Many granite companies use poor quality silicon or siloxane based sealers that require re-application every 6 months or every year. These sealers are very common and many misconceptions about sealing granite come from widespread use of them.
We recommend and use a fluorocarbon alphatic resin sealer. Unlike silicon sealers, it will not evaporate or go through any type of natural deterioration. That is why the particular brand we use for all our sealing, MB Stone MB-4 impregnator, comes with a 10 year warranty. Unfortunately, fluorocarbon alphatic resin is more expensive, but you get what you pay for. And in this case it is peace of mind and easy maintenance.
If you're dealing with calcium based stones like limestone or marble, no matter what sealer you use, you cannot avoid the damage caused by acids. Anyone who tells you differently is wrong.
Is sealing granite easy?
Sealing granite countertops is as easy as spray on, let sit, and wipe off. There's no polishing, buffing, or strange applicators. It literally takes minutes. And if you're using a high quality alphatic resin granite sealer, you don't need to keep applying coats year after year.
As a fabricator and installer, we always degreased countertops and gave them their final cleaning with denatured alcohol. Denatured alcohol, it turns out, does wonders for cleaning granite and cutting through film buildup on your counters. The result is the original shiny surface.
When dealing with contractors of any kind, quality referrals are your best way to avoid the frustration and hassle. And it's why you should consider a referral source like Angie's List to help you find any kind of contractor, not just granite fabricators and installers.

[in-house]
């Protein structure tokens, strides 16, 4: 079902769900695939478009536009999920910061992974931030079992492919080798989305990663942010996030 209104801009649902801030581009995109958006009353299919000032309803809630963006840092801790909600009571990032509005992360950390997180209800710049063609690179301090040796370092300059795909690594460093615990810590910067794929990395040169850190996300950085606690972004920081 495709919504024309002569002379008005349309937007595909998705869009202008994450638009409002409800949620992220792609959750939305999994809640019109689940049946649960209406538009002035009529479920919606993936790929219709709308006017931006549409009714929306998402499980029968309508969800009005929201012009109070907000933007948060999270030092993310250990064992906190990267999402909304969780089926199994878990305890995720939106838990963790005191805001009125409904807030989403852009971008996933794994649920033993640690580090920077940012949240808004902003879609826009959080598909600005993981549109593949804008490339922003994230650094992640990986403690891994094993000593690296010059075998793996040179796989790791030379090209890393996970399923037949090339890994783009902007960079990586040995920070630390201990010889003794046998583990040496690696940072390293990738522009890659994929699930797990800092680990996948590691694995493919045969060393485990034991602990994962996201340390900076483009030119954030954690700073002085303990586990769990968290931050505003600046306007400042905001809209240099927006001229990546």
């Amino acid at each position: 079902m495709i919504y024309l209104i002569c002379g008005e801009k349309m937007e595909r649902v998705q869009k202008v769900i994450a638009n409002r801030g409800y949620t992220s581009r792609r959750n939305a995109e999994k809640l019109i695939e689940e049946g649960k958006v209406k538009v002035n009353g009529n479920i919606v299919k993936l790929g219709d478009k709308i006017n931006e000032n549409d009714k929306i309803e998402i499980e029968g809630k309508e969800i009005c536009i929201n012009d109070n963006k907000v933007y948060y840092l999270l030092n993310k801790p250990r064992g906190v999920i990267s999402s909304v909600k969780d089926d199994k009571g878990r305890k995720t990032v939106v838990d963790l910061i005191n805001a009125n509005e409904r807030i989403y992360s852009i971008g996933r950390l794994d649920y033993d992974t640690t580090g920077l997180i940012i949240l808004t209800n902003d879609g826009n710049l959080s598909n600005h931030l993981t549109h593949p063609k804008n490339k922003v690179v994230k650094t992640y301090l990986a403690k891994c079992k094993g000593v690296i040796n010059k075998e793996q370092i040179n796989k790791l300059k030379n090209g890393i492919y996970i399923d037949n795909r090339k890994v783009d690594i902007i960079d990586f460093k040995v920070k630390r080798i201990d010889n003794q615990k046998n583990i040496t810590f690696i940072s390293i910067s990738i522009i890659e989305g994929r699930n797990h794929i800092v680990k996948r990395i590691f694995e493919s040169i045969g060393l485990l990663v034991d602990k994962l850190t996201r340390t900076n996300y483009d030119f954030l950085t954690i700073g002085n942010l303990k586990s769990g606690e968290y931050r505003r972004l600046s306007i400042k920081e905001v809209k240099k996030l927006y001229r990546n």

Now, knowing that the resin is absorbed for the purpose of sealing the stones natural pores, it stands to reason that an impregnator cannot, and does not, offer any protection whatsoever to the surface of the stone - physical or chemical damage such as scratches or etching by acids.
We researched and tested several granite sealers before choosing MB-4. With more than 10 years of proven performance using MB-4, it's the only sealer we'll use.
Don't trust your granite investment to anything else.
Why should you seal granite? Granite is a natural product and inherently porous. It can stain.
Many granite companies use poor quality silicon or siloxane based sealers that require re-application every 6 months to a year. These sealers create misconceptions about sealing granite.
Professional grade MB-4 is a fluorocarbon alphatic resin sealer. Unlike silicon sealers, it will not evaporate or go through any type of natural deterioration. MB-4 sealer for granite prevents liquids from being absorbed by all natural stones - marble, granite, travertine, and limestone - and comes with a 10-year warranty.
Fluorocarbon alphatic resin is more expensive . . . but you get what you pay for. And in this case, it's peace of mind and easy maintenance. The 32 ounce bottle is a lot of sealer too.
Applied properly, this sealer will last 10 to 15 years and you don't need to reapply before then!
Full instructions and you're done in minutes! Here's how to seal granite countertops.